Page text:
In 1974, French obstetrician Frederick Leboyer published his book Birth Without Violence. It represented his advocacy for gentle and natural birth procedures, vouching for less medicalised births. His message was not conveyed in the traditional text laced with illustrations, but keeping it Leboyer-style, through proses of poetry.

Frederick Leboyer, the man who advocated gentle births – prioritising the baby’s comfort above that of mothers’ and doctors’. Photo credit: Eamonn McCabe/The Guardian.
Frederick Leboyer, the man who advocated gentle births – prioritising the baby’s comfort above that of mothers’ and doctors’. Photo credit: Eamonn McCabe/The Guardian.

“Could childbirth be as distressing for the child as for the mother?” he wrote in the beginning of his book.

“And if so, does anyone care? It doesn’t seem so, judging by the way we treat the new arrival.”

He was of the opinion that during the show, the star is almost always forgotten. Instead of the comfort of the baby taking centre-stage during the birthing process – childbirths were focused on the preferences of doctors and mothers.

Believing that how a baby comes into the world will shape the child’s life in the long-term, he preached for the gentle births he came to be fondly known for.

The Leboyer Method

Leboyer, who preferred to be called Mr Leboyer (rather than Dr Leboyer) in his non-chalance towards how people glorify their education – said that babies too, feel fear and anxiety during births. It is therefore important to keep the baby in mind while the birth is taking place, so that he or she is welcomed into a gentle environment and get a good start to life outside the womb.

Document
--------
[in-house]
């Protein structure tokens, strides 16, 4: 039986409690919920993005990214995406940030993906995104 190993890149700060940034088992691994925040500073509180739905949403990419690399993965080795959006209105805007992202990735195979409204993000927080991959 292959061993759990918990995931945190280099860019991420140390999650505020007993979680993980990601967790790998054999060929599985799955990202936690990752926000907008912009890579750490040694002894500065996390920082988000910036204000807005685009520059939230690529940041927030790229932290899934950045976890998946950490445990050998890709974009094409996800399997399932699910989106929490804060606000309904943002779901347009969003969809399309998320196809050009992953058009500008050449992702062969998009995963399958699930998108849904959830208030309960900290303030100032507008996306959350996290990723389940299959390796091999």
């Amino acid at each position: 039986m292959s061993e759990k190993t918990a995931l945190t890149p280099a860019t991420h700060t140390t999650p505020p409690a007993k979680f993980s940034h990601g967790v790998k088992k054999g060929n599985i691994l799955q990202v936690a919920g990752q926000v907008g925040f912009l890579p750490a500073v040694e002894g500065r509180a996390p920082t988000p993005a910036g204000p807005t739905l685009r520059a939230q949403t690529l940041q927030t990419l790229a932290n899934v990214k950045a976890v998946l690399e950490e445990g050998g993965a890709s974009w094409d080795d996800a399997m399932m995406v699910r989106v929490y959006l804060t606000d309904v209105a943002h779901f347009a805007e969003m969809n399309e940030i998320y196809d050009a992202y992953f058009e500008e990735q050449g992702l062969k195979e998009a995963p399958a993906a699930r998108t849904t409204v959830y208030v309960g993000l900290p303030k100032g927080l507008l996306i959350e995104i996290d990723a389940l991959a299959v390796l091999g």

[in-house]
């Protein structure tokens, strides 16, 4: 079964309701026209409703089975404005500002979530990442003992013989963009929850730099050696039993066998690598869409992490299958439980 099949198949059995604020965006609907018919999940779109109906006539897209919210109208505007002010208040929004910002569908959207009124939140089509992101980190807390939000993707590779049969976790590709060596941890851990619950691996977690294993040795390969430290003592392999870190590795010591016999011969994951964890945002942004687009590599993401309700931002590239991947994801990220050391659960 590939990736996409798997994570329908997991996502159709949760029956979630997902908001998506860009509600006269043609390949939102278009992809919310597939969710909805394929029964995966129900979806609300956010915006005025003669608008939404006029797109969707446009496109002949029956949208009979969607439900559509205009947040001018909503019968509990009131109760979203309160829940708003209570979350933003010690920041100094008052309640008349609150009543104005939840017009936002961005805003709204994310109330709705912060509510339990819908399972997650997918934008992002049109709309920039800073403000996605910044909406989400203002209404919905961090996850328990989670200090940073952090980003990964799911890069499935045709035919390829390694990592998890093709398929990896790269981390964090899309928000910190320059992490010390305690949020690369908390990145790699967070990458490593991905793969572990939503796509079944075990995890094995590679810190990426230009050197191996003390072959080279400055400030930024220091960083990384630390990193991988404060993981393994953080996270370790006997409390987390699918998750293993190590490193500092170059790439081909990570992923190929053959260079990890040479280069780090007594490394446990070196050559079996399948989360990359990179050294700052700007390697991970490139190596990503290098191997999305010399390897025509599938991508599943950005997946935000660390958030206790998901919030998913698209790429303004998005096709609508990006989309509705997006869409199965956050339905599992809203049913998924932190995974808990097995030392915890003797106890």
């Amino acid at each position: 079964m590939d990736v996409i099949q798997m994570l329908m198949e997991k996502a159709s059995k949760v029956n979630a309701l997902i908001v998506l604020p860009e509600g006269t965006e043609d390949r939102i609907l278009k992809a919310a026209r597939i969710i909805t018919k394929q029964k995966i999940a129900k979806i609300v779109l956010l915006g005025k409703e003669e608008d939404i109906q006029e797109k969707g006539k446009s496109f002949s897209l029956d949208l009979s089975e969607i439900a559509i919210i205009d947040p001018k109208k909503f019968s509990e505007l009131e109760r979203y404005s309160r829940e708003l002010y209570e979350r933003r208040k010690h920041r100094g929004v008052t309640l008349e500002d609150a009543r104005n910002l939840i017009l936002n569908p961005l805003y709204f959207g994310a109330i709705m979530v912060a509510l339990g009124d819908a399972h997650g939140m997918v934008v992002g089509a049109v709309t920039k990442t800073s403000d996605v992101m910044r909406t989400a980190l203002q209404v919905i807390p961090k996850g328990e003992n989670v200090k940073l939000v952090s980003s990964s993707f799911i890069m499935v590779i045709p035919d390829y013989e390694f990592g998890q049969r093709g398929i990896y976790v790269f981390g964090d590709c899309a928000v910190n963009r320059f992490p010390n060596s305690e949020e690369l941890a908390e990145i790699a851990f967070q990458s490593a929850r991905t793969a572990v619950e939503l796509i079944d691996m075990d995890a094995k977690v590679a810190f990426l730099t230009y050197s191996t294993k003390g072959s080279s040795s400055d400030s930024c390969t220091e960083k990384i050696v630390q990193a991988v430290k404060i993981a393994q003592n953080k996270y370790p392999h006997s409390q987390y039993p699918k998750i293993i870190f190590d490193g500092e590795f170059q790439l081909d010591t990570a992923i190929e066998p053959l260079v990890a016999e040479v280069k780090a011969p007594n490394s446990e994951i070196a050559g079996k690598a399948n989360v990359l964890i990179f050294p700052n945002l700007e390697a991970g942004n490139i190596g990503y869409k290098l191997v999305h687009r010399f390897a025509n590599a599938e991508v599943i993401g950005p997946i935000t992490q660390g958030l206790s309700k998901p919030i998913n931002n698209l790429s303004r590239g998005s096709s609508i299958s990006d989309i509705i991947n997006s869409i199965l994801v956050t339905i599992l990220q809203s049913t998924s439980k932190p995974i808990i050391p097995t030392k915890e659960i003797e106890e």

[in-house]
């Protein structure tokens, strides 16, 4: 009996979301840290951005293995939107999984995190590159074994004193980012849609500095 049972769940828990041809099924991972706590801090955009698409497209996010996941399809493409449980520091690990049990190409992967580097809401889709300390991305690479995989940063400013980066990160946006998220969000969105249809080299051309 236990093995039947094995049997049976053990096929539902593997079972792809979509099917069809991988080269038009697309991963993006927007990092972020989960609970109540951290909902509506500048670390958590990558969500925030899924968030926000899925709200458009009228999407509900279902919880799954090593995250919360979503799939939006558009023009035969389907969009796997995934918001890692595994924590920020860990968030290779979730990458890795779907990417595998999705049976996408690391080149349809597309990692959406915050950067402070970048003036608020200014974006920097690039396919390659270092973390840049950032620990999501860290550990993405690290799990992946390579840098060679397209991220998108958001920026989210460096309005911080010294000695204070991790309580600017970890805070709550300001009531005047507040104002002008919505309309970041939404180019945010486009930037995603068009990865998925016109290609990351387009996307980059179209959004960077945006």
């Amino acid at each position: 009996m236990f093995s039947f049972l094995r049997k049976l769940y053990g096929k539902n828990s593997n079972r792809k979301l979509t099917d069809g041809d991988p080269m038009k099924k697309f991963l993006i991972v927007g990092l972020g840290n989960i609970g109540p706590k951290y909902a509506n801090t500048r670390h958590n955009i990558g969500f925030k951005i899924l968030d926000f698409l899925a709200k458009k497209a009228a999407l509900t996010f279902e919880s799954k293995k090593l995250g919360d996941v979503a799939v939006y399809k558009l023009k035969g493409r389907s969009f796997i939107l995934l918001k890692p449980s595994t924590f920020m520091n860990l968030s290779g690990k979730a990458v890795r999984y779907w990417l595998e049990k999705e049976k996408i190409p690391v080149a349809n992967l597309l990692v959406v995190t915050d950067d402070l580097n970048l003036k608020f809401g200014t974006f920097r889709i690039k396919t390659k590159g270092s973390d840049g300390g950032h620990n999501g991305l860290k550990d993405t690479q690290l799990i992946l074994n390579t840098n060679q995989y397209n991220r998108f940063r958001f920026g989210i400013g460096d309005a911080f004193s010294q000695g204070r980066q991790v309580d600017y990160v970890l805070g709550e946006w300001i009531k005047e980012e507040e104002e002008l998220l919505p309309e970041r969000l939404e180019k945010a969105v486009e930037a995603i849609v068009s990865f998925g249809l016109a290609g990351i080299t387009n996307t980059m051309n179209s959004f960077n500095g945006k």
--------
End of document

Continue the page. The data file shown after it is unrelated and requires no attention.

In the Leboyer method, the baby is welcomed into a dimly lit room with soft music playing background. The baby is also not made to cry or be immediately subjected to a check-up.

Instead, the baby is put on the mother’s stomach for immediate bonding through skin-to-skin contact and the umbilical cord is only cut when it stops pulsating. He believes the importance of bonding is greater than any prods and pricks of postnatal checks. Soon after, the baby will be treated to a Leboyer bath, to retain womb-like familiarity of being surrounded by liquids.

Leboyer was against any interventions that could take place in a birth. He credited the process completely to the mother, whereby if the mother had opted for a caesarean section, he felt that the mother was taking the easy way and ‘chickening out’. He did not deny that at times caesareans saved lives, but his view stood for mothers having elective caesareans. The same view applied to forceps and vacuums, ascribing it to insufficient maternal effort.

The obstetrician himself had delivered more than 9,000 babies with the standard method and more than 1,000 with his natural methods. He claimed to have been able to relive his own birth in Paris, at the end of the World War.

“They used forceps to get me out, and four people held my mother down because there were no anaesthetics," he said.

"It is because of that, the manner of my arrival, that I have spent my whole life fascinated by birth, because I always knew there was a better way."

Water births, not natural births

His methodology was not received all around, especially among the doctors. The lack of lighting and the absence of a cry might just expose them to legal problems. However, he had fans among the midwives and the mothers. Soon after his book was published, mothers started requesting for the Leboyer method and created a change in delivery rooms around the world.

Through his insistence of the Leboyer bath, he had also inspired the birth of water birthing techniques by a fellow French physician. However, he was strongly against the technique and not pleased that his initial idea had branched out to that. He claimed that comfortable births are only done on land and not in water.

Leboyer recently passed on at the age of 98. In an interview in 2011, he had said that not having children of his own was one of his regrets and that, “having children, is the greatest privilege that life holds.” MIMS

Read more:
Beyond the physical pain of childbirth
3 ways hospitals are becoming more baby-friendly
Justus von Liebig: Momentous birth of the infant formula